White on White

Mon, 16/09/2013 - 20:00 - Thu, 21/11/2013 - 20:00 Felipe Coddou · Oliver Roma
White on White
White on White
White on White
White on White
White on White
White on White
White on White
White on White

A few years ago a play called "Art" triumphed notoriously in Madrid (previously it had done so in Barcelona). It spoke about a white painting for which a collector had paid a lot of money. The concept of the work asserted that the sacralization of art and the artistic object had reached such a point that contemporary art was becoming a banal idiocy close to an insult or a scam.

At the time people recommended the work to me with great interest, saying: "You being an artist will love it ..." I always answered with a resounding NO (more or less like that of Santiago Sierra) and this always puzzled them. Then I told them that years before hand I had had the opportunity to passionately enjoy an exhibition by Robert Ryman in the Museo Reina Sofia in Madrid, which showed about one hundred white paintings. Their perplexity increased: There were only white paintings? And you liked them? “I didn’t like them, I loved them!” I responded in a provocative way.

In reality I said nothing but the truth: Ryman helped me discover the strategy of obsession and the passion to build the intimate discourse of an artist, which goes beyond fashion, trends and general taste. I also perceived in his work the search for transcendence and the capability of "finding oneself" through the intensity caused by thought and obsession. I found in his work hundreds of hues that fascinated me and took me to emotional  territories by me vaguely known. Years later, in Houston, I was able to enjoy the huge black pieces by Rothko Chapel alone, for an entire half hour; they deal with the same repeated theme and are offered to the viewer as screens to help them enter their own mystical space.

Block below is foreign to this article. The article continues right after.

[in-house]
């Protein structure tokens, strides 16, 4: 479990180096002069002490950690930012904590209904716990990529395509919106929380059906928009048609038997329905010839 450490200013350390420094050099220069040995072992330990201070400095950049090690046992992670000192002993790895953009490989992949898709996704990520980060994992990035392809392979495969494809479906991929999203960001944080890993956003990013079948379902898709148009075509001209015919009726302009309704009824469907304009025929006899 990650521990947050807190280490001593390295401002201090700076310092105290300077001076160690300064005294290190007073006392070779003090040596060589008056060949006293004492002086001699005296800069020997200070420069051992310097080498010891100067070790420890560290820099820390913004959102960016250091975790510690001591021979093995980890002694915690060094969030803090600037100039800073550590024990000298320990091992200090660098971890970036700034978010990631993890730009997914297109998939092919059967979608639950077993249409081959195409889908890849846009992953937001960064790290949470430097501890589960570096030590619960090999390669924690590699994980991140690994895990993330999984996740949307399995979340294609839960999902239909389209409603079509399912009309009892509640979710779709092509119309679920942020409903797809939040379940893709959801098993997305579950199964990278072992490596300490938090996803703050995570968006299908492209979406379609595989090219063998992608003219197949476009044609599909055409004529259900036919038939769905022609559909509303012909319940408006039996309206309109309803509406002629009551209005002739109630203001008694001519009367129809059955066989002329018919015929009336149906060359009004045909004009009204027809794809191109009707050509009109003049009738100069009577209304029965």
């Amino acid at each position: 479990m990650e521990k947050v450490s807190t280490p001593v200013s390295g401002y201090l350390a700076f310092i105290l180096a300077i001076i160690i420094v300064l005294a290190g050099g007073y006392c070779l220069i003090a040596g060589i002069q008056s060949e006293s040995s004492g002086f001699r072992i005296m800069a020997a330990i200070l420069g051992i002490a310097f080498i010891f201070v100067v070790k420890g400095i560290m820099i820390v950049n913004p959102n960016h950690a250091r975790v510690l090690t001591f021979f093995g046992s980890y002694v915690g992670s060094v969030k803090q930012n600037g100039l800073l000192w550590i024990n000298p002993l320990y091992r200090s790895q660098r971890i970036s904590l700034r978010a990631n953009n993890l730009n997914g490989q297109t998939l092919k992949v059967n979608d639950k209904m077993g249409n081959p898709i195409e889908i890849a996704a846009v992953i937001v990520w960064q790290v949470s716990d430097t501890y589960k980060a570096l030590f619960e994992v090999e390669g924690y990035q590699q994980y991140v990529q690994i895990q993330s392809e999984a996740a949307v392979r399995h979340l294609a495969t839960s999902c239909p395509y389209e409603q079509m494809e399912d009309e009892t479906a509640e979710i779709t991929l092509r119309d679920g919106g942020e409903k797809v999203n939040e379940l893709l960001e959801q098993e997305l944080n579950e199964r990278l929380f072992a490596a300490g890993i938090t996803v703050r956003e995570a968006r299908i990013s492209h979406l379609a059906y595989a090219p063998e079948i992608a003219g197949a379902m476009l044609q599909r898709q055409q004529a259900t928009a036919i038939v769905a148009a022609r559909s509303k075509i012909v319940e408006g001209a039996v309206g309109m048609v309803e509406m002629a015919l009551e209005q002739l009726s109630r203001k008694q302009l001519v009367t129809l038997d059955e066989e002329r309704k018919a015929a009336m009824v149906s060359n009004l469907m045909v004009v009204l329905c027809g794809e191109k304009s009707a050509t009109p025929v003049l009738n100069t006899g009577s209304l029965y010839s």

In many occasions emotional artists speak of a type of ecstasy reached at the time of absolute concentration when performing their work, when time comes to a halt before the "key finding". When I hear or read something regarding this topic I always think of St. Teresa of Jesus and her mystical "encounters" and states of ecstasy.

I think the exhibition "White on White", which presents the works of Oliver Rome (Paris, 1967) and Felipe Coddou (Santiago de Chile, 1974) entitled "Blackout" and "Turistas", respectively, speak of silences left by transmutations and ecstasy. Usually these silences are final, intangible and full of unanswered questions. In these absolute silences, time binds itself in an essential way to the pause of the universe and is able to define in the people who live the experience a new mental space full of certainties.

In the early sixties, during a summer afternoon in a small village in the Pyrenees, I observed as several women, sitting in the shadows, silently embroidered sheets and tablecloths for theirs or their daughters’ trousseaus. I was fascinated by the speed with which they worked achieving precious images. Their level of concentration was very high in order to avoid mistakes. At a certain point one of the women sighed deeply and immediately another one said: "An angel has  passed by" and the others nodded. That was the first time I had ever heard the expression. I remembered this story because I believe this exhibition is full of angels’ sighs that happen and consequently transform the environment. They  manage to transmute  the characters that inhabit Coddou’s images to strange places where nothingness is drawn and the questions are huge because the desolate landscape seems to hide all the metaphysics of our time.
However, although the images of Oliver Rome have much in common with Felipe Coddou’s, they speak of ecstasy as a place where silence is drawn before a sigh and as Javier Hernandez Viñuelas so aptly defined while talking about Oliver Rome’s work: "It happens rarely, but when it happens nothing will ever be the same ... And what were once solid structures that sustained beliefs and values​​, what once showed us the way and were our guides, crumble to pieces and you're left in the dark, with nothing left to cling to. Where once there were indubitable answers, now there's only emptiness, blurred messages that have no meaning or represent absolute silence. And then, when you've emptied of what had cost so much to learn, the opportunity to reinvent yourself opens before you, to take a step further, a quantum leap, to be reborn"


Ciuco Gutiérrez

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